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 The Summerlin Academy Distinctive Unit Insignia consists of many elements.  The first being the full insignia associated with the school.  The second being the Bartow High School JROTC distinctive unit insignia (shoulder loop) approved by the United States Army Institute of Heraldry on 23 September 1996.  The third being a shoulder loop insignia attributed to the academy.  The fourth being the shoulder insignia and it’s subdued counterpart as approved for the Bartow High School JROTC department by the United States Army Institute of Heraldry on 23 September 1996.  The fifth being a shoulder tab insignia attributed to Summerlin Academy.  The description and heraldic terminology and symbolism for the full achievement follows:

  1. Summerlin Academy Full Achievement

 The Summerlin Academy distinctive insignia termed full achievement in heraldic terms is as follows:  (the terminology is in the form of heraldic blazon)

Shield of Arms:  Tenne, a chevron embattled azure fimbriated argent between three Yellow Jackets (Vespid Wasp) of the last.

Motto:  Attached below the shield a silver scroll inscribed “POSSIM SI VELIM” in blue letters

Supporter:  The shield of arms rests on a Cadet Sword of the United States Army Military Academy in pale, hilt and pommel in base proper.  The grip and point of the sword extend beyond the extremity of the achievement.  Encircling the shield and extending from the shoulder of the Cadet Sword two olive branches fructed proper.  Surmounting both the dexter and sinister olive branches a book locks open and clasps extended.  The dexter book inscribed with “DUCTUS” and “HONOR” the sinister book with “LITERA” and “CIVITAS” all proper.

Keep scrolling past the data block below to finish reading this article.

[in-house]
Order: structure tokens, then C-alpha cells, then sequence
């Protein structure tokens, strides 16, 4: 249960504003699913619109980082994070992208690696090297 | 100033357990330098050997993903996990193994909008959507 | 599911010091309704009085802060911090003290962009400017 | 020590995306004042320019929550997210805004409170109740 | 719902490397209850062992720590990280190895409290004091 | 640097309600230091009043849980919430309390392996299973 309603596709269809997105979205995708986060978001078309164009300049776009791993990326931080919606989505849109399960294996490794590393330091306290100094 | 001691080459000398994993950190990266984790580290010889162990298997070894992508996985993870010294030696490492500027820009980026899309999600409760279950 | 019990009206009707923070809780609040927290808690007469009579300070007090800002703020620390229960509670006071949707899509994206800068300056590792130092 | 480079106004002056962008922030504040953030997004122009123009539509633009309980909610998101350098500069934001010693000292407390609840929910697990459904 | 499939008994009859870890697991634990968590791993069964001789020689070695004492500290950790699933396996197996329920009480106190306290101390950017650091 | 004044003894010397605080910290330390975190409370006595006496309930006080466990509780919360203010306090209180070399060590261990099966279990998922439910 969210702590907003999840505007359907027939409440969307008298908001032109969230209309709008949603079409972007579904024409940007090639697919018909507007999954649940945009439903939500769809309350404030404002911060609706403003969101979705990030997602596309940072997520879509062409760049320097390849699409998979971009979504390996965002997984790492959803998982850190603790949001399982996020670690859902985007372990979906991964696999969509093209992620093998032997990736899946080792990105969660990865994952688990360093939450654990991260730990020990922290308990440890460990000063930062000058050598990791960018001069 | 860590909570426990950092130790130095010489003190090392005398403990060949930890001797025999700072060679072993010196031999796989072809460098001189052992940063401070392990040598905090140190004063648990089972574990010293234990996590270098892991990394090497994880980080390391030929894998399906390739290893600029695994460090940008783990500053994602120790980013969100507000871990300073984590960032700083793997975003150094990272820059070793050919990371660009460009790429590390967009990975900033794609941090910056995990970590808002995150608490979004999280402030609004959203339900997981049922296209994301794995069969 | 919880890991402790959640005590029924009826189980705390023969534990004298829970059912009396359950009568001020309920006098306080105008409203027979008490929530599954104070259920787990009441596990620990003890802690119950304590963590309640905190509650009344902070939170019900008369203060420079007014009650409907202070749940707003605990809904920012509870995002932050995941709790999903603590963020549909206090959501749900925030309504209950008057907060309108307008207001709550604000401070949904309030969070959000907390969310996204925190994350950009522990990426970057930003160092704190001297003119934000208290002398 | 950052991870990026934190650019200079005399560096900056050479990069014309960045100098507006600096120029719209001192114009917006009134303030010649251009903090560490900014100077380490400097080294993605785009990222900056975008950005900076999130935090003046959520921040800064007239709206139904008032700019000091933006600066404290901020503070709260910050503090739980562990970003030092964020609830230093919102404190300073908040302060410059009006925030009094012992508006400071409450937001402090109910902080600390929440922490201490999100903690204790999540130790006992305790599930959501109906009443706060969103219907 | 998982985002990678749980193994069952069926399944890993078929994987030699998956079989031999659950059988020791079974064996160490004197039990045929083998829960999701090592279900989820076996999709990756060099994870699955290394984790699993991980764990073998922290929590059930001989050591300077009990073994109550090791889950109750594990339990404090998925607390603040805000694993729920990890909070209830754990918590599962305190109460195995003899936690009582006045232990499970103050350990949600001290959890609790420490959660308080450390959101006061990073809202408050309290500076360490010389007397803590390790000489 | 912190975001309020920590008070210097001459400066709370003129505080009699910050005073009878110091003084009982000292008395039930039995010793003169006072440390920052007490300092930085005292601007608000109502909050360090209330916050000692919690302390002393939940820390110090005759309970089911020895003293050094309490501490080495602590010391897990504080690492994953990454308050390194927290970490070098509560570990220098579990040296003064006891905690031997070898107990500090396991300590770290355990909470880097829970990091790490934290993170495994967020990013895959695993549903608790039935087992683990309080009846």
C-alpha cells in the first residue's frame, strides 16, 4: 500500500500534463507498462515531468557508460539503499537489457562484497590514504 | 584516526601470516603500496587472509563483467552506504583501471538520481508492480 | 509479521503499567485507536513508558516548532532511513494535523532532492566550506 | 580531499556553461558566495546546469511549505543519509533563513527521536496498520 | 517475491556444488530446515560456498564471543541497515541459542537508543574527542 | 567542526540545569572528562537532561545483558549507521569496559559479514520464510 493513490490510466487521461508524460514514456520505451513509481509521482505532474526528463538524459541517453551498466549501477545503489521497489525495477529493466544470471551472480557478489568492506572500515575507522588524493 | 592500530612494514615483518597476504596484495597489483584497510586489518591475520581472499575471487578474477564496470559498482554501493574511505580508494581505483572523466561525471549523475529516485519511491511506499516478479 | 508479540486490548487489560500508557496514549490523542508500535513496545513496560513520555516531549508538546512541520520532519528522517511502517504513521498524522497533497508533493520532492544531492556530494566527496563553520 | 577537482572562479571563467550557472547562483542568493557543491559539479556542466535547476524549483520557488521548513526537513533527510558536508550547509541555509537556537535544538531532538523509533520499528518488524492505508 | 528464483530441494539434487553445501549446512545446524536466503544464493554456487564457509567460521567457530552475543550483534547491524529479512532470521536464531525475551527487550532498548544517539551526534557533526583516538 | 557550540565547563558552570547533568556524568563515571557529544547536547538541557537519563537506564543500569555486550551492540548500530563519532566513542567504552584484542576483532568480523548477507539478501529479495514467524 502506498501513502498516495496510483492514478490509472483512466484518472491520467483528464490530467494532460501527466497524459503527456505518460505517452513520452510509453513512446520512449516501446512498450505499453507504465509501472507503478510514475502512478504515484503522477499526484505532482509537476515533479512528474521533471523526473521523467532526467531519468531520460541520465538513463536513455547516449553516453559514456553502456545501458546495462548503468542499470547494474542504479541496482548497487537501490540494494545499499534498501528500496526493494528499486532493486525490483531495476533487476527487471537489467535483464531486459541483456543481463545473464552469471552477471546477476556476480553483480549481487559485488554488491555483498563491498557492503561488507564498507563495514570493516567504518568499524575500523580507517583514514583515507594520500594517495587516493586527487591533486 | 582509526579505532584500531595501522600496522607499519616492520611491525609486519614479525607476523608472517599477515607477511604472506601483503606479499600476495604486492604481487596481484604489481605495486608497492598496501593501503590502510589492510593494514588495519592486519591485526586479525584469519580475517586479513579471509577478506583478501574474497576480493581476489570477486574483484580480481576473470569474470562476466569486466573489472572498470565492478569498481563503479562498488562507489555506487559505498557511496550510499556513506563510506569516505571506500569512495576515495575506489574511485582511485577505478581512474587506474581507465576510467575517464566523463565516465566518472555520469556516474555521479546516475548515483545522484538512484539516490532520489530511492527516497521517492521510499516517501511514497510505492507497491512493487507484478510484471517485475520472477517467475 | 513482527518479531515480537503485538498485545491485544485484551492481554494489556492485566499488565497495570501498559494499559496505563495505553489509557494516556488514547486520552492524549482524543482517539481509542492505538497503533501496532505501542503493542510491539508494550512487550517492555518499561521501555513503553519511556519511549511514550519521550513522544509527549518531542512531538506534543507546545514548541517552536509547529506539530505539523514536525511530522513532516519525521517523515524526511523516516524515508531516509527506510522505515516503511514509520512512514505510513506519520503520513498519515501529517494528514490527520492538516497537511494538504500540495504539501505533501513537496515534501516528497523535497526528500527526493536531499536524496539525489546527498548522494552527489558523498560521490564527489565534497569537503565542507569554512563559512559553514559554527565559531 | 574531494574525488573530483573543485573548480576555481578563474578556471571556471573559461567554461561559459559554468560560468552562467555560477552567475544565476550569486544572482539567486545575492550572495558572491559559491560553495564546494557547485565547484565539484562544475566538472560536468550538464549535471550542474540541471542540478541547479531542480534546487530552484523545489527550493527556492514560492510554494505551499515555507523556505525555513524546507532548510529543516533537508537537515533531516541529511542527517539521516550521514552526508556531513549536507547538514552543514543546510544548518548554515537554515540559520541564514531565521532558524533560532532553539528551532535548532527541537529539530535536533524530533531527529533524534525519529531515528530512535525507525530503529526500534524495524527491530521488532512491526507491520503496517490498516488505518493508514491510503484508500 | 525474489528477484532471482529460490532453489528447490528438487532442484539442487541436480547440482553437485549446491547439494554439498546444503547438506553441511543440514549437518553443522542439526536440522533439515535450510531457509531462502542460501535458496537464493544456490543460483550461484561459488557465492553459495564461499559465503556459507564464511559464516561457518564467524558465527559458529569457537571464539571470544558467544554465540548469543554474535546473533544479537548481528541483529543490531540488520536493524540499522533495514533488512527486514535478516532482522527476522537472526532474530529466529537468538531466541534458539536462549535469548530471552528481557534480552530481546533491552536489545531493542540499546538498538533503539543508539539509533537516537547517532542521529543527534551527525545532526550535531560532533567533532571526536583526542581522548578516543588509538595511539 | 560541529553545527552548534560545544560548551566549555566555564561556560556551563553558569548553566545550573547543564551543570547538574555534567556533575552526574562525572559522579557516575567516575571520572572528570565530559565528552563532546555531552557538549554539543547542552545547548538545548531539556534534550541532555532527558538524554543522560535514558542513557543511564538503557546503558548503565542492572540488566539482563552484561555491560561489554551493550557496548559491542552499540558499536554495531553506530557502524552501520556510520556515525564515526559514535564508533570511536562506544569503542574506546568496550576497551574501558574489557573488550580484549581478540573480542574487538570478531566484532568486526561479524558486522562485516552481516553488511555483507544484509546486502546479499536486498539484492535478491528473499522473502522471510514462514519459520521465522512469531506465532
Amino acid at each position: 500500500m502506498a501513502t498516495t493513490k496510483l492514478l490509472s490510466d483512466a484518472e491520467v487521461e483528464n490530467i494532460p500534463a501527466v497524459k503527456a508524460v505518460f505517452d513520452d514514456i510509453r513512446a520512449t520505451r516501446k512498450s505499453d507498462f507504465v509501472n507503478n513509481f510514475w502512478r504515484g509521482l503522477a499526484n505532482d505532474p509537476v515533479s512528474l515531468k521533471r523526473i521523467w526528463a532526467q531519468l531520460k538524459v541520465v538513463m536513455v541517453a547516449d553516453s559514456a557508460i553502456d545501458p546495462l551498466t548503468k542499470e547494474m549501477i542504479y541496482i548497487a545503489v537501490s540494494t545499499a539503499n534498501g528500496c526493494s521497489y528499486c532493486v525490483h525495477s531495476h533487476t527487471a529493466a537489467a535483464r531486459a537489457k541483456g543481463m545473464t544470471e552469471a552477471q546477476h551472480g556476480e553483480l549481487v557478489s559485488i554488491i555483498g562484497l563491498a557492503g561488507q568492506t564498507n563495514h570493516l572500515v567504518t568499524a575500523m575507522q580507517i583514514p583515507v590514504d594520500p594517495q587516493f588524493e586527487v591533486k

Crest:  Resting upon the shield three mullets in fesse or.  The center mullet oversized.

Banner Scroll:  The banner scroll, in base and lying upon the grip of the Cadet Sword, inscribed “SUMMERLIN ACADEMY”

Symbolism:  The symbolism of the insignia ties directly to the history and heritage of Bartow High School and was designed with that end in mind.

The Yellow Jacket has been the only mascot associated with the school and is expressive of the Cadet Corps for being swift, aggressive in team offense and vigilant in defense.

The chevron is indicative of the roof of a building and is suggestive of the school.  The embattled or castle design on the top of the chevron alludes to the Reserve Officer Training Corps military and educational disciplines.  In addition the castellated chevron memorializes the South Florida Military Institute  (A military college 1895-1905 combined with other colleges to form the University of Florida in Gainesville) of which Bartow High School in part occupies the former grounds.

The colors orange (tenne) and white (argent) recall Bartow High Schools origin as Summerlin Institute in 1887.  The colors Orange and White were first used in 1907 and continue to present.  The color Blue (azure) echoes the heritage of Union Academy whose school colors were blue and white.  Union Academy was Bartow’s African-American high school founded in 1897 and amalgamated with Summerlin Institute in 1969.